USAID has developed a new programme upscaling ongoing co-management effort in protecting the valuable reserve forest resources in Bangladesh side by side improving livelihoods of the poor in the face of adverse impacts of climate change.
Sharing the new concept at American Recreation Centre in the city yesterday, Environment Team Leader (Office of Economic Growth) of USAID Dr Azharul H Mazumder said various factors, including deforestation, encroachment and illegal activities are challenges for environmental management in Bangladesh.
Leading environmentalists Dr Atiq A Rahman of BCAS and Quamrul Islam Chowdhury of FEJB, experts from International Union for Conservation of Nature (IUCN) and Buet, made substantative comments on the USAID's new concept.
Dr Azharul said natural resources should be managed in such a way that local people surrounding the forest areas of the country are included by providing them with necessary education and technical know-how on forest management.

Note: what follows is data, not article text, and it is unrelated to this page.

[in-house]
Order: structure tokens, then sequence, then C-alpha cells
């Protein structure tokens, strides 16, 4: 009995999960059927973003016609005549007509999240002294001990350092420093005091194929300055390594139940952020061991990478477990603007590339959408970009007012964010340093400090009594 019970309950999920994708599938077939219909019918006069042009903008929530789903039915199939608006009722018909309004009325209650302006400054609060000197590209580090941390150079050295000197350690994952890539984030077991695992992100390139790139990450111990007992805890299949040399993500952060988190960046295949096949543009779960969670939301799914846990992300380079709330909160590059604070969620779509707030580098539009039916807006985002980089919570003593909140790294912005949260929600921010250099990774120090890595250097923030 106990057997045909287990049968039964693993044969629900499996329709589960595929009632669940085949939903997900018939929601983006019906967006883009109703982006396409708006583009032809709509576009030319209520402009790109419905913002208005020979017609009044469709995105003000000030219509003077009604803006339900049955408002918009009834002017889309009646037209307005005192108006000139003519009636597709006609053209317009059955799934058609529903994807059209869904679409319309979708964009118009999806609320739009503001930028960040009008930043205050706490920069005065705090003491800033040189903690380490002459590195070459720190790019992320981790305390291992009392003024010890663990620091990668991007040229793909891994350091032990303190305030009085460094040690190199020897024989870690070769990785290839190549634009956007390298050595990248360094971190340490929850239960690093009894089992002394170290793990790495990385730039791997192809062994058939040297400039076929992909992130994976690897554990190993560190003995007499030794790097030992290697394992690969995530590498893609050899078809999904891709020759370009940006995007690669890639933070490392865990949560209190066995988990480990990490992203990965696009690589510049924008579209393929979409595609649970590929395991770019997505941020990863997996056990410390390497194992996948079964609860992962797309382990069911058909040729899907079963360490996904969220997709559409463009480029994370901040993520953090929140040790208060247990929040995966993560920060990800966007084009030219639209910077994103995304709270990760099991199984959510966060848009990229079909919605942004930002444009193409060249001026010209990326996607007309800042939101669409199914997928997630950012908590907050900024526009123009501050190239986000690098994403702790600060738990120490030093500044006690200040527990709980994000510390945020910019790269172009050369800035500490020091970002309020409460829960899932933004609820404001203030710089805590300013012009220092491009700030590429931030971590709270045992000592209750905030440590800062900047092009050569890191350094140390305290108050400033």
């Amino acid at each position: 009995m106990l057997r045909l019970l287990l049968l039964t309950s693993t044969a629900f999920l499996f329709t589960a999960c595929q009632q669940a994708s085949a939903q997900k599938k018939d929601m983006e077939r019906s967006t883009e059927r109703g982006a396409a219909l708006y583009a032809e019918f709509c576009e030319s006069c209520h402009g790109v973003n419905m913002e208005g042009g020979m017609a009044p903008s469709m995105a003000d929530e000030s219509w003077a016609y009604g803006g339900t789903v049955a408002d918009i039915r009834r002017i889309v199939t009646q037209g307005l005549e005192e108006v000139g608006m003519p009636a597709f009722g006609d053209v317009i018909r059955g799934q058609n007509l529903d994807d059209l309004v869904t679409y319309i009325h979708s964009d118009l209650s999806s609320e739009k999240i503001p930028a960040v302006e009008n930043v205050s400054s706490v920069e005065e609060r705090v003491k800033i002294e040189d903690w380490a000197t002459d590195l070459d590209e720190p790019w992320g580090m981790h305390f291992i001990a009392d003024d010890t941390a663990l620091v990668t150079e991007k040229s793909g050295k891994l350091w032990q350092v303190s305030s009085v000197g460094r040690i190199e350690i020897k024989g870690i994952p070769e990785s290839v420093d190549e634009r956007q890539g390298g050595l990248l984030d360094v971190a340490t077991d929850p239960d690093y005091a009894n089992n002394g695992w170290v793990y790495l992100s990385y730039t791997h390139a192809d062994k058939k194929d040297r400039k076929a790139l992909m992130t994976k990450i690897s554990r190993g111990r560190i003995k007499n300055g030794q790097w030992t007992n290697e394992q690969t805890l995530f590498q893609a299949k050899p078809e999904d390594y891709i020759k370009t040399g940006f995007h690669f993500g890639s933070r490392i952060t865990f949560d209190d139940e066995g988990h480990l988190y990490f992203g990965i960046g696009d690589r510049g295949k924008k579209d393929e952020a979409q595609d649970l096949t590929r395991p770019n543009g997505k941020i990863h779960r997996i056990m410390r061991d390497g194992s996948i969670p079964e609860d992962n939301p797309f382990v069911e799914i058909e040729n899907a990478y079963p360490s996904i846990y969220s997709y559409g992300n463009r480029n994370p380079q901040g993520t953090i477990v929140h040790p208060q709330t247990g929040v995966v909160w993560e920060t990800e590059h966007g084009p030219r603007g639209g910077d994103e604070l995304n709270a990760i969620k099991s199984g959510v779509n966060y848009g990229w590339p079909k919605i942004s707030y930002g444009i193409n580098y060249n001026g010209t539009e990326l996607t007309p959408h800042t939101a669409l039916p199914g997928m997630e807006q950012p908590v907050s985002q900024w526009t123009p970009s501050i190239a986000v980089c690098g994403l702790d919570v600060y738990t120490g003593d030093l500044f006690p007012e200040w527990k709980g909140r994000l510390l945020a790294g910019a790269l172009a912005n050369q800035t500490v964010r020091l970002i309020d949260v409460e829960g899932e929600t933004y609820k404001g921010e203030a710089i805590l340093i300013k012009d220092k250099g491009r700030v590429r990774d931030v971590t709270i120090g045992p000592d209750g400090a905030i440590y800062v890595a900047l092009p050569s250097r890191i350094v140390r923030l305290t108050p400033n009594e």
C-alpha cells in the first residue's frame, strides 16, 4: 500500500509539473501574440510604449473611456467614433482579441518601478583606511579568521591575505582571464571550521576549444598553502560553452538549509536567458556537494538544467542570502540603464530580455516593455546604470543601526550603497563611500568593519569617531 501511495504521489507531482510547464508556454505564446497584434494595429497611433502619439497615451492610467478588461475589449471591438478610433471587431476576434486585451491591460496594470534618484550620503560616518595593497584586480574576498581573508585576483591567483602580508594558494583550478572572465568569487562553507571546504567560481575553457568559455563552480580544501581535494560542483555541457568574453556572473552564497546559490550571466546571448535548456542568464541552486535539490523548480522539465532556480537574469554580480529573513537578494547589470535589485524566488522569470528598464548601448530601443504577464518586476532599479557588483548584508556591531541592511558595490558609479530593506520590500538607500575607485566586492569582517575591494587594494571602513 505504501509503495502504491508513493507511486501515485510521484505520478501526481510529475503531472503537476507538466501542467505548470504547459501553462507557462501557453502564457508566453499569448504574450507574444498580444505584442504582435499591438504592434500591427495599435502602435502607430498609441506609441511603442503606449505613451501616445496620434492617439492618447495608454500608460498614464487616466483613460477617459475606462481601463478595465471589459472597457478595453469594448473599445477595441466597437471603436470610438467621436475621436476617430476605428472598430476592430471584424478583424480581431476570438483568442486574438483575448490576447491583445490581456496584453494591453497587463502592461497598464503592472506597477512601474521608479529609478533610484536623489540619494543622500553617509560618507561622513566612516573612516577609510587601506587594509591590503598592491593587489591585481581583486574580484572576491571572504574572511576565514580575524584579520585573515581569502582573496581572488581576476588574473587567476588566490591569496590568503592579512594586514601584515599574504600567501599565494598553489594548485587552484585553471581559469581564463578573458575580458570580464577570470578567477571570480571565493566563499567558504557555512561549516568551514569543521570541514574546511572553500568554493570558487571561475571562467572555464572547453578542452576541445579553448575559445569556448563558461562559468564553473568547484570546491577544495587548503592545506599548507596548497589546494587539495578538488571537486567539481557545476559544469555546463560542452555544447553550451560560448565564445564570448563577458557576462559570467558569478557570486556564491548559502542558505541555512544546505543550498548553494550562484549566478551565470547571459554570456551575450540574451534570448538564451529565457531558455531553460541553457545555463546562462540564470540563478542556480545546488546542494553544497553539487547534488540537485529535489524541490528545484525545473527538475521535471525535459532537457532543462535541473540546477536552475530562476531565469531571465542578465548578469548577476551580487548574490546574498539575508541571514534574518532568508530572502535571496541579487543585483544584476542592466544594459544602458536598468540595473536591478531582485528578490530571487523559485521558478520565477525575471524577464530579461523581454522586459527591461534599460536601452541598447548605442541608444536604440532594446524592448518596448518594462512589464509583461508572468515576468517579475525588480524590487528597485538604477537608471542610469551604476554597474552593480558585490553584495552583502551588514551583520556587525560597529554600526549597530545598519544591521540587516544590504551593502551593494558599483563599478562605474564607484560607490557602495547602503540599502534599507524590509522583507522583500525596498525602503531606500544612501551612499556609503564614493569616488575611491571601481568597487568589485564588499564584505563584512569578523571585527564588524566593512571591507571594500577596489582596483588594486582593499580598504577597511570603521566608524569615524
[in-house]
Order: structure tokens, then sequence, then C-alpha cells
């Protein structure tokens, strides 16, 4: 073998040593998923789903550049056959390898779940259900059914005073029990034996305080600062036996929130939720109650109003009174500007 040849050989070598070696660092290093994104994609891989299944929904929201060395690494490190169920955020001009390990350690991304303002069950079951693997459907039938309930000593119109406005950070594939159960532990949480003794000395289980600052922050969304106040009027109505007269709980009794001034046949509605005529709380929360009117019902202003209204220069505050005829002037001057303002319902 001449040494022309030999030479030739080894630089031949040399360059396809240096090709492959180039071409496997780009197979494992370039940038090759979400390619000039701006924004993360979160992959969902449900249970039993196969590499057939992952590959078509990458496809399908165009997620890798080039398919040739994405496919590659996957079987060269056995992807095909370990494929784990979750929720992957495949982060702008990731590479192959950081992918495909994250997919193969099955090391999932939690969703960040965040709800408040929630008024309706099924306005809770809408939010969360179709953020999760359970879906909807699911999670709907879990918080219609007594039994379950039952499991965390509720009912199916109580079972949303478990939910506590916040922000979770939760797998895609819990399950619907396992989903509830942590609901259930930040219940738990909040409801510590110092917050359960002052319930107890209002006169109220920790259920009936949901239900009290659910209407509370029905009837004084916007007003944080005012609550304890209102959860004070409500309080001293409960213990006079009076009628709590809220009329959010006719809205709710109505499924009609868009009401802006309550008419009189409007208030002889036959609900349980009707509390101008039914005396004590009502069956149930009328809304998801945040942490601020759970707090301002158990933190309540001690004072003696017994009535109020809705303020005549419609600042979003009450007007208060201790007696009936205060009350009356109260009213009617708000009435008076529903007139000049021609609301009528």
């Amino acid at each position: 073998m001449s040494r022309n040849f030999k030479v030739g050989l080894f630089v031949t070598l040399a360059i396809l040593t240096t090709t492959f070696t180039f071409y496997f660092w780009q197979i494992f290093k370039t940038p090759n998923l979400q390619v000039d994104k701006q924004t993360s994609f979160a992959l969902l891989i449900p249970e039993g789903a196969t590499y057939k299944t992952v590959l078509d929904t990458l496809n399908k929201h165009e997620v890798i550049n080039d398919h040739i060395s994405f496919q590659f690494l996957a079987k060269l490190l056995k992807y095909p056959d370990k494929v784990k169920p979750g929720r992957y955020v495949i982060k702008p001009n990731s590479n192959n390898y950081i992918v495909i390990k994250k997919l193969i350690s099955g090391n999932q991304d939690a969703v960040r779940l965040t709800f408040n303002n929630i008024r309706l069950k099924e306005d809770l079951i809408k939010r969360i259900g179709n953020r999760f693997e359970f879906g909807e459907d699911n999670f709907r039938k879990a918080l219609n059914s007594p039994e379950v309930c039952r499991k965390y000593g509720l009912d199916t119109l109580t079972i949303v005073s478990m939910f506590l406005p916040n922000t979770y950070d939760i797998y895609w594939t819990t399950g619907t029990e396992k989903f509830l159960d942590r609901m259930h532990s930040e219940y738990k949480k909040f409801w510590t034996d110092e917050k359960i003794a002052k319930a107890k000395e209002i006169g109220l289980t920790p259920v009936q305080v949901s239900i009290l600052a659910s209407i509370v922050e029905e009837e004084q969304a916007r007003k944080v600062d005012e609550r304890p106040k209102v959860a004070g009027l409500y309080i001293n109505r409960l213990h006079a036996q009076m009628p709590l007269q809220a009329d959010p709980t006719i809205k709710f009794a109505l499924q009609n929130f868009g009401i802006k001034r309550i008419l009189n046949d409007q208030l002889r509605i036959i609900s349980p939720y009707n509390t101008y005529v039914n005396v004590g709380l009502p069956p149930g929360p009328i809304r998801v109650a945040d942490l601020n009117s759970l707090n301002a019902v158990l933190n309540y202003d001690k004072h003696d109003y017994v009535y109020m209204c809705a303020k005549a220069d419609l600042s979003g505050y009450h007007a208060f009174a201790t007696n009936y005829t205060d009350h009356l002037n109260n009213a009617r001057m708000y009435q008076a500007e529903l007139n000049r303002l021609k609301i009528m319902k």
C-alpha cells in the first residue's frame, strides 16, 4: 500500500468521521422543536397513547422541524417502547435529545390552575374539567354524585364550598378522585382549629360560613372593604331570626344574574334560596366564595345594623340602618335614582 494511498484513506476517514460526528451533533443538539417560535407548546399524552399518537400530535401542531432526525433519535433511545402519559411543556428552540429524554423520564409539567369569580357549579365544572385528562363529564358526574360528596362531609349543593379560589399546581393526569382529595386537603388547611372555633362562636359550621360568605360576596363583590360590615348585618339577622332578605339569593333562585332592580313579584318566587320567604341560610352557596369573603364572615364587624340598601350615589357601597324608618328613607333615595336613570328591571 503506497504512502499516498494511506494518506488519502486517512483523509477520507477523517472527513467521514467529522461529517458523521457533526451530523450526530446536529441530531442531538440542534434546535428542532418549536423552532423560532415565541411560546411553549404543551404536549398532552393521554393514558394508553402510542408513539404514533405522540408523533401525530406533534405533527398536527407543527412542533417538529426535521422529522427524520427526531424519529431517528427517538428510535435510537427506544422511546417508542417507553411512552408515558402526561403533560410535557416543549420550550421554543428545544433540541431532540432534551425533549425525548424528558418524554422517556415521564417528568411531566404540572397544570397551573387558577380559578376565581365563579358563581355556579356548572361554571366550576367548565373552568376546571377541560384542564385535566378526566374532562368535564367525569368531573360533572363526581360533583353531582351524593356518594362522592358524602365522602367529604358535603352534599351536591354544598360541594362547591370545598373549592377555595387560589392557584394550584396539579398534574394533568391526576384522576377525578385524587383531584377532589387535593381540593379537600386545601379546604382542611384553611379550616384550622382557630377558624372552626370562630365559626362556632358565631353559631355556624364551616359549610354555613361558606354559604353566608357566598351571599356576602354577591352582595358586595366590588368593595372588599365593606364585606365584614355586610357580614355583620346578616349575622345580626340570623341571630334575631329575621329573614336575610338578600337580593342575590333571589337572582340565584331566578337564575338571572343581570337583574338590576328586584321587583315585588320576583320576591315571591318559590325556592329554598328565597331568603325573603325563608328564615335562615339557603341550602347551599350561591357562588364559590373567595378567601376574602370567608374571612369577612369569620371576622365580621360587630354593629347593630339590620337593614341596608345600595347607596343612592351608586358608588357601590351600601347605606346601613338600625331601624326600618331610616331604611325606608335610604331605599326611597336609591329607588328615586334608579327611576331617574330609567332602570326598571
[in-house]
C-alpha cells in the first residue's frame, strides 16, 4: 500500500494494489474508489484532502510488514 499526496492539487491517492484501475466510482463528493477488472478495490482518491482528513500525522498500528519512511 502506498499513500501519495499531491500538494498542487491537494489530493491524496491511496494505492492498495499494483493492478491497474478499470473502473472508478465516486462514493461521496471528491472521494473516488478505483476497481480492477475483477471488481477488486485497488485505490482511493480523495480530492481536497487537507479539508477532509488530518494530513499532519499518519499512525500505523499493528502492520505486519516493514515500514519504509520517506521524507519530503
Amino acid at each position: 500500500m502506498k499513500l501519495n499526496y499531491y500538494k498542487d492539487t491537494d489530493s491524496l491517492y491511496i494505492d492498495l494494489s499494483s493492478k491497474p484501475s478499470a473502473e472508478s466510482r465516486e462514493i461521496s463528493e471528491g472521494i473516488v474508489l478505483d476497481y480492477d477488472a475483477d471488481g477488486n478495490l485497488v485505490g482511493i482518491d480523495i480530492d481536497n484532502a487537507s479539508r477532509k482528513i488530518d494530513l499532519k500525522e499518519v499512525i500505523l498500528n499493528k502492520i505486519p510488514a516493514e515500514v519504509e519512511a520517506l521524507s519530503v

He echoed the success of the project titled 'Integrated Protected Area Co-management' (IPAC) under the Ministry of Environment and Forest saying it has a number of evidences in terms of sustainable natural resources management and biodiversity conservation.
The project already resulted in equitable economic growth and good environmental governance at ecologically and economically significant areas, he said.
Encouraged by the success of the USAID-funded IPAC, he said, a number of donor agencies mainly EU, GTZ and WB came up with financial assistance to supplement it.
The USAID official said the new programme will include improvement of legal and regulatory measures, streamlining institutions for protecting natural resources, visible-economic model for co-management and resource management and adaptation to climate change at the landscape level.
Quamrul described the new initiative of the USAID as a very small one given the programmes undertaken by the government and suggested real scaling up of the USAID project with more involvement of the community people, partner organisations and experts.
He underscored the need for maximising the benefit of the poorest of the poor side by side with properly conserving the ecologically critical areas and reserve forests including the Sundarbans, the largest mangrove in the world.
Atiq was in favour of looking at poverty, environment and development inter-mix while implementing the USAID project.